GOVERNOR JEB BUSH ANNOUNCES 'SEMINAL MOMENT' IN FLORIDA HISTORY AS MAJOR BIOMEDICAL INSTITUTE CHOOSES PALM BEACH FOR NEW RESEARCH FACILITY ~Scripps Florida will bring more than 6,500 jobs, increase state economy by $3.2 billion ~ TALLAHASSEE - Governor Jeb Bush announced today that one of the world's largest biomedical research institutes - The Scripps Research Institute - has chosen Palm Beach as the location for its second major research facility. Scripps Florida will create 6,500 jobs, generate about $1.6 billion in additional income to Floridians and boost the state's gross domestic product by $3.2 billion in the next 15 years. An additional 40,000 jobs will be created as a result of the industry clustering that is expected to take place surrounding the Scripps Florida nucleus. The Scripps Research Institute employs 2,900 at its La Jolla (San Diego), California facility and is the number one funded research institute by the National Institutes of Health (NIH). In the past 22 years, Scripps has been responsible for 40 biotech spin-off companies in Southern California and is currently home to three Nobel Laureates, 15 American Association for the Advancement of Sciences fellows and 14 National Academy of Sciences members. This premier faculty has been responsible for groundbreaking research in leukemia, ovarian cancer, Lou Gehrig's disease, Alzheimer's and AIDS. Florida will leverage the Institute's 42-year track record to build on the state's current biotech research capabilities. "Scripps' is the brand name in biomedical research, and its decision to build a sister research facility in Florida is a seminal moment in our state's history," said Governor Bush. "Just as the visions of Henry Flagler, John Gorrie and Walt Disney changed Florida's future, so too will the people of Scripps. This expansion will bring Florida to the forefront in this lifesaving research and advance our current biomedical economy. One only need look to Southern California to understand the impact this facility will have on attracting academia, federal research grants, biotech startups, pharmaceutical companies, venture capitalists and other investments in our state" "Based on our history and experience in La Jolla, the extension of Scripps activities will increase the scope and depth of significant research in biomedical science," said TSRI President Richard A. Lerner, M.D. "The synergy between Scripps biomedical research in California and Florida is expected to lead to major new developments to improve human health." Florida, ranked 12th in the nation for academic research and design, will leverage its current research activity with the intellectual capital of Scripps to grow jobs and further stimulate and diversify the state's economy. Florida's biomedical industry - including pharmaceutical manufacturing, medical devices and R&D - employs approximately 37,000 workers with average wages exceeding $40,000. In Southern California, the Institute has helped to foster the so-called "clustering" effect, which has led to 499 biomedical/pharmaceutical companies located in the San Diego region, 80 percent of which are within a three-mile radius of Scripps. San Diego has seen more than $3.5 billion in venture capital investment in 2000 and 2001, compared to $3.0 billion in Florida during the same time period. According to economic models, Florida can expect to see the similar economic benefits, including an expected 44,000 jobs created by biotech companies that opt to be in close proximity to Scripps Florida. Governor Bush will propose the Legislature designate $310 million from the one-time federal economic stimulus monies as part of the initial seed money necessary to bring Scripps to Florida. There will be a 44.8 percent return on investment for this money. This state commitment will be in addition to local support that will include temporary lab space and construction of a new 360,000-square-foot, state-of-the-art research facility. After this initial seed funding, the Scripps Florida research budget will come directly from The National Institutes of Health and other grant monies. "There is no better way to spend the one-time federal economic stimulus money than by investing in a project that spurs targeted economic growth. This investment will return more growth and revenues down the road. Florida is proud that our budget and economy continues to grow, and we will not reverse this trend by making the mistake of using one-time money to pay for recurring costs. It's clear that strategy serves only to stagnate the economy and grow budget deficits," said Governor Bush. In addition to its direct economic impact, Scripps outreach with K-20 education will be a significant benefit to Florida's universities and public school system. Scripps Florida will serve as a nucleus to university research statewide, in a collaborative open access way. A fully-staffed, fully-equipped drug design port will help qualified researchers in Florida convert their research findings into new drug discoveries. Scripps Florida also will provide joint degree programs for all universities in the state. In addition, the institute's focus on providing unique on-site research opportunities for local teachers and students will benefit K-12 education in the state. While students of all ethnic and cultural groups will be accepted into the programs, Scripps Florida will place a special emphasis on identifying and recruiting students who are historically underrepresented in the sciences. The Governor's Office worked closely with the Business Development Board of Palm Beach Co. Inc. (BDB) and the Palm Beach County Commission to realize this expansion project. "We are very excited about the prestige and economic opportunities that will result from Scripps Research Institute's decision to expand in Palm Beach County, said Warren Newell, Vice Chair of the Palm Beach County Board of Commissioners. "The County Commission pledges its full support for meeting the needs of the Institute in Florida." "The Business Development Board is proud that our County met the expectations and requirements of an organization of the stature of Scripps," said Greg Fagan, BDB Chair. "Palm Beach County, our region, and state will realize significant benefits, recognition, and positive economic impact from the new institute. The focus of the world will be directed to Palm Beach County as this biotechnology and life sciences partnership is announced." For more information on this announcement please visit www.myflorida.com. ****************************************** The Scripps Research Institute At A Glance Founded: 1961; its predecessor, the Scripps Metabolic Clinic was founded in 1924 through a gift of philanthropist Ellen Browning Scripps. Governance: President Richard A. Lerner, M.D., a chemist, appointed 1991; 32-member Board of Trustees; 13-member Scientific Board of Governors, including 8 Nobel Prize Laureates. Location: La Jolla, California, a part of the City of San Diego. Facilities: More than 1 million square feet of laboratory space in 12 buildings. Staff: approximately 3,000 including 288 principal investigators (three Nobel Laureates), 775 postdoctoral fellows, 230 graduate students, 1,500 technical and administrative staff. Specialties: Basic biomedical research including immunology, molecular and cellular biology, biochemistry, neurosciences, autoimmune diseases, cardiovascular diseases, and synthetic vaccine development. Organization: Seven scientific departments; several centers and institutes; the Kellogg School of Science and Technology offering Ph.D.'s in chemical and biological sciences; the Skaggs Oxford Scholarships program; science education programs for middle and high school students and teachers. FY 2003/4 Operating budget: approximately $280 million Funding sources: National Institutes of Health and other federal agencies (ranks #1 in NIH funding to independent research institutions), collaborative partnerships with leading pharmaceutical companies such as Novartis, philanthropic support from foundations, health-related associations, individuals, licensing of technology to private industry. Spin-off companies: More than 40 companies have grown out of Scripps research and technology developments. More information: www.scripps.edu. ****************************************** The Economic Impact of Scripps Florida Biotech Research Institute Economic Impacts without the Emergence of a Biotech/Pharma Cluster . The development of a leading biotechnology research institute in Florida, in partnership with the national leader in this field and topped ranked NIH-funded research institute, would yield substantial economic benefits to Florida. A strategic partnership with The Scripps Research Institute (TSRI) of San Diego, CA brings together a proven business model with the economic development strengths of Florida's economy, strategic location, and growth-oriented public policy. . TSRI has over 40 years of success in attracting national research funding (both public and private), creating strong ties to academic institutions and the education/science community, and developing a biotech industry cluster that has led to over 40 high-tech business startups. . The Scripps Florida business plan calls for starting research activity in a leased facility while building a state-of-the-art research campus; recruiting world class faculty using TSRI's international reputation and Florida's excellent quality of life; and leveraging TSRI's administrative infrastructure and expertise to quickly attract external funding sources and become financially self-sufficient by the 8th year of operation. . Scripps Florida's staffing plan calls for employing 31 workers in the first year of operation and steadily increasing that number to 545 by the 7th year of operation. Based on TSRI's experience in San Diego and its reputation and successful track record, we expect that direct employment can grow to 2800 by the 15th year of operation. The direct employment in Scripps Florida will lead to indirect and induced economic multiplier effects leading to an expansion of economic activity, employment and income in the State. . Construction of Scripps Florida's research campus will begin in the first year of operation and take three years to complete. The projected cost of the research campus is $140 million. An additional $50 million investment in scientific equipment is projected over the first seven years of operation. These construction and capital expenditures will also produce economic multiplier impacts in the State. . We anticipate that TSRI's success in developing a biotech industry cluster in San Diego can be duplicated in Florida, and at a quicker pace than in its California experience. The knowledge and experience gained by TSRI in its 42 years of operation effectively paves the way for Scripps Florida. Startup ventures created with the assistance of Scripps Florida's research discoveries can also yield substantial benefits to Florida's economy. . We have estimated the economic impacts from the direct employment and capital expenditures anticipated for Scripps Florida, as well as the impacts from the startup ventures it is likely to generate, using an extended input-output (economic) model of Florida. We have developed this model using a professionally accepted methodology and IMPLAN modeling software. Our computer simulations reveal substantial economic benefits from Scripps Florida. . The results of our analysis of the potential economic impacts of Scripps Florida are shown in the Table 1 below, but may be summarized as: - An average of 2,777 new employment positions during the first 15 years of operation, but the employment impact grows steadily over the period and by the 15th year the direct, indirect and induced economic impacts support nearly 6500 jobs. - Additional labor income that averages $106 million per year over the first 15 years, and provides total additional income of $1.6 billion for the entire 15-year period. - Additional state and local revenues (from the resulting expansion in economic activity) of $211 million over the entire 15-year period. - Additional Gross State Product (i.e., Florida's GDP) of $3.2 billion over the first 15-year period. - The anticipated State financial support for Scripps Florida is shown in column (6) of the following table and amounts to a total of $310 million. The cumulative net economic benefits to Floridians from this project (in the form of labor income and revenues to state and local governments less the State's $310 million investment) are estimated at $1.5 billion. - The comparison of economic benefits to Floridians with the State's $310 million of financial support implies an annual rate of economic return of 45 percent on the State's investment. ****************************************** Economic Impacts of a Biotech/Pharma Industry Cluster . The economic impacts and net benefits shown in Table 1 do not include the impacts from the emergence of a biotech/pharmaceutical technology cluster that is likely to emerge in close proximity to the proposed research center. The experience in San Diego represents an example of what may happen in Florida as well. . San Diego's biotech/pharma cluster contains nearly 500 firms, employing 35,000 workers and paying an average salary of $54,000. . We have prepared an analysis of the potential economic impact that can be expected from the development of a similar industry cluster (within the context of Florida's economy). The results of this analysis are provided in Table 2 below, but may be summarized as: . An average of 8,260 new employment positions during the first 15 years of operation, but the employment impact grows steadily over the period and by the 15th year the direct, indirect and induced economic impacts support nearly 44,300 jobs. . Additional labor income that averages $396.5 million per year over the first 15 years, and provides total additional income of $5.9 billion for the entire 15-year period. . Additional state and local revenues (from the resulting expansion in economic activity) of $536 million over the entire 15-year period. . Additional Gross State Product that averages $594 million per year over 15 years and represents an additional $8.9 billion in economic activity over the entire 15-year period. J. Antonio Villamill Robert D. Cruz, Ph.D.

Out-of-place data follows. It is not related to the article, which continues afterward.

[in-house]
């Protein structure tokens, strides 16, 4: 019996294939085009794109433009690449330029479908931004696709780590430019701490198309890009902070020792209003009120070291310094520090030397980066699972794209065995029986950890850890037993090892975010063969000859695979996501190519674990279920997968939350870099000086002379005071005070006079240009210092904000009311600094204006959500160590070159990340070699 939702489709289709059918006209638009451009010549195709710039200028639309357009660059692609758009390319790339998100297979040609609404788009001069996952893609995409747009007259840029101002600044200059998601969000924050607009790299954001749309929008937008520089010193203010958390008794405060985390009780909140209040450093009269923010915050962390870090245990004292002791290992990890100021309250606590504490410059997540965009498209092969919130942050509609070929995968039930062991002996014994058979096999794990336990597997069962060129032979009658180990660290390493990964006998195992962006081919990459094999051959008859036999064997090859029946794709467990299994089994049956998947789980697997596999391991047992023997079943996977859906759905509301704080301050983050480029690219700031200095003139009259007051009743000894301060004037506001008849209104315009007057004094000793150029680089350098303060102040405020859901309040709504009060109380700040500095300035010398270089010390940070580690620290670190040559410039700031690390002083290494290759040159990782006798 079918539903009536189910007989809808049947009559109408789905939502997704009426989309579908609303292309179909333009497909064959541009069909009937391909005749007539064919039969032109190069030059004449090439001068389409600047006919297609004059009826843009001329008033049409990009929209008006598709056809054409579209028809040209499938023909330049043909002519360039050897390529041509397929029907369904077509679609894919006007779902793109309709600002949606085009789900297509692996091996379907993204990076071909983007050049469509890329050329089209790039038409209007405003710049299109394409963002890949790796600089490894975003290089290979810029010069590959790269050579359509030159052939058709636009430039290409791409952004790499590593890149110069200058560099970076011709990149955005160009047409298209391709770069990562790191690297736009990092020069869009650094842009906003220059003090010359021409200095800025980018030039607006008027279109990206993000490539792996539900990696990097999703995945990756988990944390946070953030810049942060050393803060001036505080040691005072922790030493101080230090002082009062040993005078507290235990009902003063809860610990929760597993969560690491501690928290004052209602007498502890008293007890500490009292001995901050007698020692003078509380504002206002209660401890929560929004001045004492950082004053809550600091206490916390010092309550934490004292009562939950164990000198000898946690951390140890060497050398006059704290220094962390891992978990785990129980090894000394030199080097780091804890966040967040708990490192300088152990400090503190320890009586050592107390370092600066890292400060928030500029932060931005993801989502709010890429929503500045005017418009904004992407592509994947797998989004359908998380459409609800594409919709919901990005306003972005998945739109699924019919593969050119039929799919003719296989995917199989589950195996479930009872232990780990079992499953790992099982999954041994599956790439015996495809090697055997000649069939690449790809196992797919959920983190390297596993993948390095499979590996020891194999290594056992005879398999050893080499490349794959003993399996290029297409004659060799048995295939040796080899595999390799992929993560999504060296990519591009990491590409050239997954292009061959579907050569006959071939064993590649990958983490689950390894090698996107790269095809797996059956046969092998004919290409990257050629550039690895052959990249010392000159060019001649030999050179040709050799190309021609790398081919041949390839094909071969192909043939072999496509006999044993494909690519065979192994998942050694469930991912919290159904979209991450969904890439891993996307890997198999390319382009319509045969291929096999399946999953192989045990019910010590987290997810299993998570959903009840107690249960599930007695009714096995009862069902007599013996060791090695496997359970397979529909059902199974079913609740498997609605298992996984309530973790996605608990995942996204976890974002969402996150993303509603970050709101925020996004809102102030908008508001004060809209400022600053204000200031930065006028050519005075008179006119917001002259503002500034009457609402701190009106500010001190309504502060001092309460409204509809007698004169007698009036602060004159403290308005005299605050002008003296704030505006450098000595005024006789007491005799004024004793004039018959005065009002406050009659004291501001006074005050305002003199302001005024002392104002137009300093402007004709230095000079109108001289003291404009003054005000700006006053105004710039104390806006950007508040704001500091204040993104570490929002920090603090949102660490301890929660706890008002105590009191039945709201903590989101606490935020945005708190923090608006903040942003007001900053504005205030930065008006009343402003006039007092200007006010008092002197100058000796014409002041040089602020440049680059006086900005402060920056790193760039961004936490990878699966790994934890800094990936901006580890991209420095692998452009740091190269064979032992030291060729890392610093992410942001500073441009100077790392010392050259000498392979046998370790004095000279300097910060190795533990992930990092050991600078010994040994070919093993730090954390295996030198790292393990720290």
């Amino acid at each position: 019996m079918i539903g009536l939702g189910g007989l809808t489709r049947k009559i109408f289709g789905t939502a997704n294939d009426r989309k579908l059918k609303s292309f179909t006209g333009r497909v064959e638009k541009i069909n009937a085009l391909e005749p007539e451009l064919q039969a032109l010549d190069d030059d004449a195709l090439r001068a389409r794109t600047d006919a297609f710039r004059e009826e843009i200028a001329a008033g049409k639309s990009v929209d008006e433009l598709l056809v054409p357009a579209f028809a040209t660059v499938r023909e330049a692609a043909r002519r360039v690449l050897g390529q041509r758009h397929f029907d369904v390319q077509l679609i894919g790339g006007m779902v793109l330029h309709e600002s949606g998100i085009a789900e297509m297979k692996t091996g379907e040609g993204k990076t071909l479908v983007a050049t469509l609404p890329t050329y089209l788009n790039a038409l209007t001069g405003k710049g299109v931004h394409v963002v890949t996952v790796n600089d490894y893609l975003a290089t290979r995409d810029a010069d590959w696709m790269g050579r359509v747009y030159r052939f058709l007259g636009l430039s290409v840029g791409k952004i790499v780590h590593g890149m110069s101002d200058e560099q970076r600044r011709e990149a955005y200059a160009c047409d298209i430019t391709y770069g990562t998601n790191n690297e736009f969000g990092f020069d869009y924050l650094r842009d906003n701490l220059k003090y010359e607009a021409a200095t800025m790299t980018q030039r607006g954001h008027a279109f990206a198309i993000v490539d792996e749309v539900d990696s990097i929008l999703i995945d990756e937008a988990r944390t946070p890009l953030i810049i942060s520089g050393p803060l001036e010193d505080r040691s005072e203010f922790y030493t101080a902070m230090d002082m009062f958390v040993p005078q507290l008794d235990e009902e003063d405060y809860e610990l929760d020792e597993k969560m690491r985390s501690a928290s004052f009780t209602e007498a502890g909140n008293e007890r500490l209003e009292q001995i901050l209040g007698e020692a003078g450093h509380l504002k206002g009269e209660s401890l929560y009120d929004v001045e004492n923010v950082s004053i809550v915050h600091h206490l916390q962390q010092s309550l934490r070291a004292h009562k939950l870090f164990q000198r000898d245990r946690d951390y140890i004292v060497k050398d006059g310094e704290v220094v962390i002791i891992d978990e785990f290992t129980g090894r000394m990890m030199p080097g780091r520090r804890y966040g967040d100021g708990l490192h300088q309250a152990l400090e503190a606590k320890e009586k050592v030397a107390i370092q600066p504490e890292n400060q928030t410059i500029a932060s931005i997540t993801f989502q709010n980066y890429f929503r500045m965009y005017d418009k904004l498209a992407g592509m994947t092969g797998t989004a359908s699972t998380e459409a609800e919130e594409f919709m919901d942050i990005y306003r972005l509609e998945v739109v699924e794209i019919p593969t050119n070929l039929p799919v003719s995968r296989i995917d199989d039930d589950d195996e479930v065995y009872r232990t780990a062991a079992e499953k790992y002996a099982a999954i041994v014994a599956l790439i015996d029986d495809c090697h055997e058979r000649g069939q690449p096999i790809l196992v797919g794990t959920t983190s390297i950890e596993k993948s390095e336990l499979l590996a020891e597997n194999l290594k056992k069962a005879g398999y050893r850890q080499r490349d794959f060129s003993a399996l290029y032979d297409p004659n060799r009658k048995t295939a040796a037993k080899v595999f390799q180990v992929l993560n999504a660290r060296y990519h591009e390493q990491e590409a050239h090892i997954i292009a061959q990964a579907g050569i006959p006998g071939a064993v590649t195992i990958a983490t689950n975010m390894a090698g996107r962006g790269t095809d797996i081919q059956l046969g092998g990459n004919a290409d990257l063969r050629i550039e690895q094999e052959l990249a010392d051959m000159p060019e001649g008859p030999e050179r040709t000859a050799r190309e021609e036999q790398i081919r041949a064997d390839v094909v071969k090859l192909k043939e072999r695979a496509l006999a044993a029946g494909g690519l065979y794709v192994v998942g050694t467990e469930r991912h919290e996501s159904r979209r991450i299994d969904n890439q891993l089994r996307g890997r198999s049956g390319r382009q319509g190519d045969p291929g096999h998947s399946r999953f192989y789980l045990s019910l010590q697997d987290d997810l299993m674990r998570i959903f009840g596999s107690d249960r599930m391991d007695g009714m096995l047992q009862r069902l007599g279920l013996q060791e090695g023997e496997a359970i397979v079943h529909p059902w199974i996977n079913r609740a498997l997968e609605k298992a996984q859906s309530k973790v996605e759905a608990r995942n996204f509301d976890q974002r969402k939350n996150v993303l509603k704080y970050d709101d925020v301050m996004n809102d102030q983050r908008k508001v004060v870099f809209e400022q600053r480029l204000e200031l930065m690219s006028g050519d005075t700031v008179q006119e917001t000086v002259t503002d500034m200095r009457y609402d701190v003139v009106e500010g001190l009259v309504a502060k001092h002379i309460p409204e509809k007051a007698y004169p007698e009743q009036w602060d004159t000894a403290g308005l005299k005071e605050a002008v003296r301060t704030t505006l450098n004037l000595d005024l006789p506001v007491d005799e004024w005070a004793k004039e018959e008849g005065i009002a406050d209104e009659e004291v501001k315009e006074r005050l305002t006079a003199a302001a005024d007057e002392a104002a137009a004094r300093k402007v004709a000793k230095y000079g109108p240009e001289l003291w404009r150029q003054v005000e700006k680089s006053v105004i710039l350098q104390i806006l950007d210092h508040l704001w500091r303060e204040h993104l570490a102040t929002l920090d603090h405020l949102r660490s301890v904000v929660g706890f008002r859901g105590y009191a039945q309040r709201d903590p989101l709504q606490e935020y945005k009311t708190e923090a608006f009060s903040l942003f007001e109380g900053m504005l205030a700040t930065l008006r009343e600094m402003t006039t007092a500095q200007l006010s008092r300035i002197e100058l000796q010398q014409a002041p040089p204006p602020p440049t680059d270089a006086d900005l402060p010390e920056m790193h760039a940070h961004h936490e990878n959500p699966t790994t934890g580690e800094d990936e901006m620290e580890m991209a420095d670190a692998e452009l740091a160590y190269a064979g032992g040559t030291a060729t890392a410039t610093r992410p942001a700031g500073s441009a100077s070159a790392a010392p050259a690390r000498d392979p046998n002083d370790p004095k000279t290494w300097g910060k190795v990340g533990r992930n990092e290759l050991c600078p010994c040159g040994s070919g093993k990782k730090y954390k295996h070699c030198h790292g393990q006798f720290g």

44 posted on 10/10/2003 10:01:22 AM PDT by freeparoundtheclock (conservative-spirit.org)